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Monday, May 27, 2013

Hate preachers banned from British television

Home Secretary, Teresa May


The British people are crying out to Prime Minister Cameron for justice after the brutal murder of soldier Lee Rigby.  But instead of doing what they want him to do - change the laws and deport Muslim extremists and their families back to the home country of their ancestors, whether born in the UK or not - the PM is going to set up a task force on extremism.

Home Secretary Teresa May said she was disgusted with the BBC and other networks for airing an interview with hate preacher Anjem Choudary soon after the murder of Lee Rigby.  What were the television executives thinking when they set it up, surely they knew it would enrage everyone who saw it.

As expected, Choudary seemed pleased with himself and blamed the British people for the soldier's death.  He described Adebolajo as a man of  "impeccable character" and boasted that he had attended some of his lectures.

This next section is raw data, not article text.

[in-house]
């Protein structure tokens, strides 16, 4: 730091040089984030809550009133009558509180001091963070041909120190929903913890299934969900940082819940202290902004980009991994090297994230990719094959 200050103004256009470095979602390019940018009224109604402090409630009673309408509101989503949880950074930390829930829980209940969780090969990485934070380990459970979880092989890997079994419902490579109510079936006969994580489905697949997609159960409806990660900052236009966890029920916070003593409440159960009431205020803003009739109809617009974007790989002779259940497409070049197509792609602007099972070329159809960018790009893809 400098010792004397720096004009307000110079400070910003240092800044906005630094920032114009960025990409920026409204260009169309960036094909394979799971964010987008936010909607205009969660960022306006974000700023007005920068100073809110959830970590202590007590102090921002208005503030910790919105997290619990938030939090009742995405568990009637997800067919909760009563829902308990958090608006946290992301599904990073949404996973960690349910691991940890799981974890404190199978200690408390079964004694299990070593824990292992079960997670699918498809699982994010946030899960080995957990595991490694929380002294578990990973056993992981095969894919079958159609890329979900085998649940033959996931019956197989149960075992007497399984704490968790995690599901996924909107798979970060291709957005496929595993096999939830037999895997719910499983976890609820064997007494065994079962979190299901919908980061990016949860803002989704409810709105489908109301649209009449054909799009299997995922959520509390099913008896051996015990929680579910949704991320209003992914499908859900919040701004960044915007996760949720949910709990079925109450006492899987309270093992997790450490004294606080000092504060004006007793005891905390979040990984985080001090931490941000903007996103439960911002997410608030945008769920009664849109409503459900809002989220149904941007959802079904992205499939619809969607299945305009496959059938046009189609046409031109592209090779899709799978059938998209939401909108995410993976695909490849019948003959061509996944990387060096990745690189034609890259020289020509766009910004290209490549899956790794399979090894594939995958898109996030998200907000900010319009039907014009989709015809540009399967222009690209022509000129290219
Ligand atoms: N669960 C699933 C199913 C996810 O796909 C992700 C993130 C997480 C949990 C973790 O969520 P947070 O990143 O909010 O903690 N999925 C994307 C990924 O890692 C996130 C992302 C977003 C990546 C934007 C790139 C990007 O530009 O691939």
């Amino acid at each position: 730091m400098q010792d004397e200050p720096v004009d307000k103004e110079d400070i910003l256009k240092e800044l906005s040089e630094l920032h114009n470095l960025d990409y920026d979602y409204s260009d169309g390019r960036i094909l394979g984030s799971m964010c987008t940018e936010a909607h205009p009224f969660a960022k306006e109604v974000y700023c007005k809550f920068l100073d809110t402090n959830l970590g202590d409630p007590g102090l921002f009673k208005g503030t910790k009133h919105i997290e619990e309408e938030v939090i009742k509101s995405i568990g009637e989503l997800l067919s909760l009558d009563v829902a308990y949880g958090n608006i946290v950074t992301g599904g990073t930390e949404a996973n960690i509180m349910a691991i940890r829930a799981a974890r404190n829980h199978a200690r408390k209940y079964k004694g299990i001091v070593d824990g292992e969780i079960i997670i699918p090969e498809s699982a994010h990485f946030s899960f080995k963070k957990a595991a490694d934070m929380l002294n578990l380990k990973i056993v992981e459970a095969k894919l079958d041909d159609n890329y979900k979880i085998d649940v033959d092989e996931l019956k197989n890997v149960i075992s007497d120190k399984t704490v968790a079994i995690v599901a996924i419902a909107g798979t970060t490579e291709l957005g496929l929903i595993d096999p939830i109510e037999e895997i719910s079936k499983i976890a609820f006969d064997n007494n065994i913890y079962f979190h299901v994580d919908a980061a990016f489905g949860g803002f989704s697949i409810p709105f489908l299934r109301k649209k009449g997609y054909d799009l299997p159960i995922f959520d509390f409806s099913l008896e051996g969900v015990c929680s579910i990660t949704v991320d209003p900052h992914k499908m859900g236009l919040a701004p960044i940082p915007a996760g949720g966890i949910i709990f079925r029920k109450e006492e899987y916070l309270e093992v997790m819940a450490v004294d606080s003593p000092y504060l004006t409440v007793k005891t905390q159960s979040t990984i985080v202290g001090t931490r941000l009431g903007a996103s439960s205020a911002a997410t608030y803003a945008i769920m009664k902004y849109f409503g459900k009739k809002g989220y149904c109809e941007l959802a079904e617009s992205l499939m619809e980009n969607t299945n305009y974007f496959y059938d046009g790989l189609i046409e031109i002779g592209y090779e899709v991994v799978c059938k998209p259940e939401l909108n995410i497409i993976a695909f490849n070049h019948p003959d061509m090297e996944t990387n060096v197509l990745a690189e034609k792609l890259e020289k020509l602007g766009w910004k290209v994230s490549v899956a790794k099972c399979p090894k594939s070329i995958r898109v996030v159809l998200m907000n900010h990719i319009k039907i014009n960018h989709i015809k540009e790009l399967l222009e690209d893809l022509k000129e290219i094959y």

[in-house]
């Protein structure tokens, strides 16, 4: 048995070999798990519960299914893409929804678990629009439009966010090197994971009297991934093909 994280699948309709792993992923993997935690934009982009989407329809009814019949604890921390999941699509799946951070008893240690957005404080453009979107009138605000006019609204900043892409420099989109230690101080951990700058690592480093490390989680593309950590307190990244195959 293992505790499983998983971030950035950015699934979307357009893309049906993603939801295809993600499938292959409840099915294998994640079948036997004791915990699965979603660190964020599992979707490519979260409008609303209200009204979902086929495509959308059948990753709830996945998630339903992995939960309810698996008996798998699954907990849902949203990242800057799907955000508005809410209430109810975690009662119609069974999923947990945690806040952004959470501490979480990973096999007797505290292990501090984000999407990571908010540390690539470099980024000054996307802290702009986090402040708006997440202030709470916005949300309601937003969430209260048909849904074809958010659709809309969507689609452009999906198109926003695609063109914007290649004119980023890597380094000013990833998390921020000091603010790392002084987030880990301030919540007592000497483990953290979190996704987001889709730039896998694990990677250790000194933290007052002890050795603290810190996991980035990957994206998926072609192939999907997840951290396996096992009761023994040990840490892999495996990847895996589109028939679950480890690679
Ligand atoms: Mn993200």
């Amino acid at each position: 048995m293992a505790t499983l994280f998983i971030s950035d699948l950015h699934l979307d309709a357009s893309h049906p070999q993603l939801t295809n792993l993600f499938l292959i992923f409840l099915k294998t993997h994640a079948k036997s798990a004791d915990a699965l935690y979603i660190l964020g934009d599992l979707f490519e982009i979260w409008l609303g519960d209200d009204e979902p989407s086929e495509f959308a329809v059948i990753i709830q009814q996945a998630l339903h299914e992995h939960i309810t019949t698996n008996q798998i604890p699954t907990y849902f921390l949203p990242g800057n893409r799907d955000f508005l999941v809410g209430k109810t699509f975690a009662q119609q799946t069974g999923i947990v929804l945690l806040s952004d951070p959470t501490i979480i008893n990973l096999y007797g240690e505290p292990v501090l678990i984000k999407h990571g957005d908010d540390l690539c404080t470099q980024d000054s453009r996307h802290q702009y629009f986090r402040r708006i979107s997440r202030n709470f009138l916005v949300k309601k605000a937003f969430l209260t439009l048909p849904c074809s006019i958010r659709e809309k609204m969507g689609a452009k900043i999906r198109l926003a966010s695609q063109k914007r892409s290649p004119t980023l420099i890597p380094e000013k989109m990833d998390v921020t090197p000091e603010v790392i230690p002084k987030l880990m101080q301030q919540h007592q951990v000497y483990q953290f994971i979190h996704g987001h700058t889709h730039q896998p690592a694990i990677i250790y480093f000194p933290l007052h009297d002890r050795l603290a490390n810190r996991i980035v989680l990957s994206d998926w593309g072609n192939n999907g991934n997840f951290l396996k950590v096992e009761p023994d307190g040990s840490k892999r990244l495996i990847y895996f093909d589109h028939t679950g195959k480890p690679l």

Ms May said the new task force is expected to stop hate preachers from appearing on television.  Maggie Thatcher did it in 1988 when she stopped IRA spokesmen from being heard, but the politically correct were outraged and said it put a gag on free speech. 

Although it's hard to believe, security services aren't allowed to monitor emails, phone calls and social network messages, so security agencies have been trying to do their job with one hand tied behind their back. And the Liberal Democrats have in the past, and continue to block all attempts to toughen up security powers.

Ms May said her government had intercepted 2,000 people on the path to violence since they came to power but there were "potentially several thousands more."

Surely she jests.  How did it ever come to this?